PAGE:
Emily's face

The financial strain of disability #100days100stories

39 year old Emily lives in Eastbourne with her husband and four children – Lucy, 16, William, 12, Oscar, six, and Reuben, who’s four. Both the younger boys have autism, and Emily has had Myalgic Encephalopathy (ME) for many years, which means her energy and movement have been limited. She is recovering now, and has recently returned to work, but she still uses a wheelchair for long distances. In this guest post as part of our 100 days, 100 stories campaign, Emily describes how her family is trying to meet the extra costs of disability.

Food

The boys have a lot of difficulties with food and there’s lots of wastage. If they get some bread or cake or a banana, they will eat part of a slice, throw it on the floor, get another, and throw that on the floor. They’re also very faddy – one day they want eggs on toast and the next day it’s oranges. Sometimes they won’t eat at all; another day one will eat dinner, but the other won’t.

Clothes

The boys often need particular materials and certain fabrics are a no-no, so we’ve wasted money on things they won’t wear at all. Oscar insists on wearing one sock at night; the other sock gets separated so I end up with a sock nightmare! Reuben loves playing outside in the garden, but will get very muddy, jumping in puddles and sitting down on wet surfaces that other children would probably stay away from at his age.

Washing

We get through a lot of washing powder with extra continence problems. Ozzy is only just out of nappies at six; Reuben still wears them 24 hours a day and he’s four. He has nappy leakages at night, and spills a lot of milk on the bed, so that’s extra washing. The other day Oscar put his hand down his pants and smeared poo in his bed. When Ozzy was in nappies, we would dress him in five layers of clothes to stop him smearing everywhere, but now that he’s potty trained he needs to go to the toilet himself at nights, so he goes to bed in pants and pajamas. It’s a difficult decision between teaching him independence and keeping things clean.

Learning

I’ve tried to get the boys interested in reading since they were babies, but it’s been a struggle. Ozzy’s just started showing an interest, but Reuben’s just not interested because of his speech and language delay – so books end up getting ripped up, partly in frustration and partly from excitement I think.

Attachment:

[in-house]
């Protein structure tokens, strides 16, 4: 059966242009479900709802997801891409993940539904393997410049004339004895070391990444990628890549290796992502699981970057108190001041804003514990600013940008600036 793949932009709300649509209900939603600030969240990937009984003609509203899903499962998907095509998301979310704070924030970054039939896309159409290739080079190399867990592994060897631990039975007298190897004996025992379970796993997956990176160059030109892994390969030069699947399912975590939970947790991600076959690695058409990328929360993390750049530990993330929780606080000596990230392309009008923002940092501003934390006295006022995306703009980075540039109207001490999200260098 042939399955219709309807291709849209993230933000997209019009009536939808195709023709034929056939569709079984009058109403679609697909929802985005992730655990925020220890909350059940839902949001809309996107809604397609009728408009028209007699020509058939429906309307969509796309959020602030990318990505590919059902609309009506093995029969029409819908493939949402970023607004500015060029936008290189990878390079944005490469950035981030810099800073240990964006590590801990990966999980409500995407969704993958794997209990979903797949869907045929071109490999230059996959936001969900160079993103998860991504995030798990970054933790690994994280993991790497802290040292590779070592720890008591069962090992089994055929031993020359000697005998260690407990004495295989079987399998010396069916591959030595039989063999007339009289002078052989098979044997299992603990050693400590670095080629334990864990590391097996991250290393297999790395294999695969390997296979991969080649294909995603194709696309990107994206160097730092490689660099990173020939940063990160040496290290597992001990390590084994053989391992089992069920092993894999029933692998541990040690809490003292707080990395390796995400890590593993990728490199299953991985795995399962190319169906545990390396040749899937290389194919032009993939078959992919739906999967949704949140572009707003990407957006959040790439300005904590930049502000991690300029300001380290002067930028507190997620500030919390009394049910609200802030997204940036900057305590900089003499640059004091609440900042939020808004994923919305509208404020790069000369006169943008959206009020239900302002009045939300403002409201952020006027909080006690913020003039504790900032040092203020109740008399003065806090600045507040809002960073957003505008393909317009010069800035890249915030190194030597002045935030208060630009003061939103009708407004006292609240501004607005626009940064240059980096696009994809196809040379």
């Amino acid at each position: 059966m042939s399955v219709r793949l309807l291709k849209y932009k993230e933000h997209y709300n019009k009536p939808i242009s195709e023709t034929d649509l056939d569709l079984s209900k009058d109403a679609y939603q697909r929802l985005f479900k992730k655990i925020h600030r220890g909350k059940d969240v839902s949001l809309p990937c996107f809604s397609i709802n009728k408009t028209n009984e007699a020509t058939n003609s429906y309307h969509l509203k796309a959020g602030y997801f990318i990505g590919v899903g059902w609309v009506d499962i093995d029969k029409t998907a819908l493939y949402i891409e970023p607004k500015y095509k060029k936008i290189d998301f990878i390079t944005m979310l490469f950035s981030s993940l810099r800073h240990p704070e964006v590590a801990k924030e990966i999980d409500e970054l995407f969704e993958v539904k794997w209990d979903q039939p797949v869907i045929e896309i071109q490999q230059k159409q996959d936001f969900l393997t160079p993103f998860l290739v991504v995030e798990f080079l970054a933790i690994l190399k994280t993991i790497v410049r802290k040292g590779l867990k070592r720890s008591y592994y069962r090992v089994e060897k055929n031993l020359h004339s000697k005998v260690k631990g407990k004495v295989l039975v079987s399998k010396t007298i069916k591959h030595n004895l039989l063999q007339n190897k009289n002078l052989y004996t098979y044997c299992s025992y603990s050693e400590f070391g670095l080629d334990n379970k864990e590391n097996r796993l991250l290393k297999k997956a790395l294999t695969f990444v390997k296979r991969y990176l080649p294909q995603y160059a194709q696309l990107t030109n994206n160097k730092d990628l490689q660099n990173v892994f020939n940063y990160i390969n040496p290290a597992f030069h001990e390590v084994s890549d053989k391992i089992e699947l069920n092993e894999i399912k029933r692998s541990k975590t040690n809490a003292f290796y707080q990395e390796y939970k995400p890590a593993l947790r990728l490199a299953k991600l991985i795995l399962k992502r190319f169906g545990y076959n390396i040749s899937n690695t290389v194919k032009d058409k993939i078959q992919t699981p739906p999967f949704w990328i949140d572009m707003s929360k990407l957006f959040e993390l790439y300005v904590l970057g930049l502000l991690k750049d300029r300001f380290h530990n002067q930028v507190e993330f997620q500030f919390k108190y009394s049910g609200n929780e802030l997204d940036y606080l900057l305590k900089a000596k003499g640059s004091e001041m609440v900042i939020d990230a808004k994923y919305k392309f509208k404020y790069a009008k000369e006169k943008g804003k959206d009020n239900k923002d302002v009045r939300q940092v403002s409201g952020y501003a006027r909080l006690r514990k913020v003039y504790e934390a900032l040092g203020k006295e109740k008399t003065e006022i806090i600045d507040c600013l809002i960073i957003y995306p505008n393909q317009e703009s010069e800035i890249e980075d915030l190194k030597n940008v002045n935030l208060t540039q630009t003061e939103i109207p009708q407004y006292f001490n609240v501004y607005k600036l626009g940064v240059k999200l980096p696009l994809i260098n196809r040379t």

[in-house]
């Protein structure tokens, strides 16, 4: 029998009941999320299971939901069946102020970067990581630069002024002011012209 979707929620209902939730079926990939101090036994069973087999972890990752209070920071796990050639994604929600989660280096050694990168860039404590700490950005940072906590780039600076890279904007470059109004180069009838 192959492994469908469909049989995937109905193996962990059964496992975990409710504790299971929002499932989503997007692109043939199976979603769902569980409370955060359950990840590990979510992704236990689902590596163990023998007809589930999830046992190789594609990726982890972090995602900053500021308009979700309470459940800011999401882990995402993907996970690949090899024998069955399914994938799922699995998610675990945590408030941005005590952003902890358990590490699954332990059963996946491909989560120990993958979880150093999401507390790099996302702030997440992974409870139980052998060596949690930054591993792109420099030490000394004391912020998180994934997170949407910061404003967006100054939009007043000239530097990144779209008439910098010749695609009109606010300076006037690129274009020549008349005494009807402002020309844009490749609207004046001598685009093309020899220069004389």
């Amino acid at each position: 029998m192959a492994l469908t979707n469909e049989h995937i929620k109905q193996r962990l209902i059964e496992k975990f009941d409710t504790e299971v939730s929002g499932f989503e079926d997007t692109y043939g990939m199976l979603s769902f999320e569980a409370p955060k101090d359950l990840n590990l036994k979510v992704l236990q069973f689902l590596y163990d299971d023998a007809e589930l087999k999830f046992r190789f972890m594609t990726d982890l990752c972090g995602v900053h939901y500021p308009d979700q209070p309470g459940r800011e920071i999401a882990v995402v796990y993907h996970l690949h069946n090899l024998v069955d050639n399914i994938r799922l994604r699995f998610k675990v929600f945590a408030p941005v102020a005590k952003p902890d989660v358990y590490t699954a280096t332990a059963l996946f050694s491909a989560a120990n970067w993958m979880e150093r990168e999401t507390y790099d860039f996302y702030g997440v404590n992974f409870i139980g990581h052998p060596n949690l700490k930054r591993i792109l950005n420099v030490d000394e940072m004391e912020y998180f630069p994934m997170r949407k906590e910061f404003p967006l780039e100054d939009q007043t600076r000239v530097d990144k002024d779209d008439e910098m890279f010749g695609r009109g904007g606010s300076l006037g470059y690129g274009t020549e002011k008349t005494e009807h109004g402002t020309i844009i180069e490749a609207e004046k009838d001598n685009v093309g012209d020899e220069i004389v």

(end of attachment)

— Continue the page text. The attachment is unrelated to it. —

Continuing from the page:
I have to think outside the box and use online games and reading apps. Both the boys are fixated with screens, so we try to use them productively. If we could afford an iPad with the right apps it could really help Reuben learn to communicate.

Toys and play

Emily's husband and four children on a park bench eating icecream
Emily’s husband and four children

They’re very destructive in their play and exploration, and get through toys like no one’s business. Reuben goes to his bedroom, pulls all the drawers out and empties all his toys on the floor. I think perhaps all toddlers are destructive, but the boys have been in this stage for five years. They also play with everyday items around the house – things from my desk, the kitchen, the bedroom and the bathroom. This isn’t only an extra expense on replacing the items, but also wear and tear on the house.

Supplements

It’s only because I’ve worked hard at trying out different combinations of supplements and pacing my rests throughout the day that I’ve managed to get to a place where I can return to work. I take D-Ribose energy supplement, which boosts energy and recovery. That’s the most expensive, at £18 per 250 ml. Without it, I wouldn’t be able to get out of bed. Then there’s Aloe Vera juice, vitamin D, evening primrose oil, among others. I easily spend £50 a month on the lot, possibly more. They all really make a difference.

Toiletries

I’m really sensitive to chemicals and had to change shampoos and bath stuff to dermatological and natural ingredient products, but it’s very expensive to trial and error those. The boys also get psoriasis and eczema so they need to have special toiletries. The consultant recommended having lavender oil in their bath to try and calm them at night, so I managed to source a big 100ml bottle for the same price as a 10ml. But all this takes time and research, and you’re not always successful finding a good deal.

Travel

To go shopping I hire a mobility scooter, which costs about £100 over the year. We’ve had to replace car seats because Reuben’s an ‘escapeologist’ who manages to get out of most five point harness car seats, and we’ve had to replace buggies over the years. Car parking can be expensive, especially in hospitals. When you’re transporting two autistic boys, public transport is not a valid choice because of the safety issues with the boys running off in a random direction.

Looking to the future

We use the boys’ DLA (disabled living allowance) to help with their care, so we have an extra pair of hands on the school run to keep them safe, and to help us keep on top of the washing, extra tidying and cleaning.

I’m happy to be back working, but the financial state we’d gotten into by me not being able to work was getting really bad, and we were getting heavily into debt. We sold our flat to pay off our debts, and moved into rented accommodation.

If I hadn’t recovered enough in order to be able to get a job, we’d be really struggling still. With both of us working, we can now cover all the high costs of living, and the extra expenses that come with our beautiful boys. We can’t take them to therapeutic groups or swimming in the evenings, as I don’t get home in time; but just like everyone else, we’re doing the best we can with what we’ve got.

Life costs more if you’re disabled. Read more #ExtraCosts stories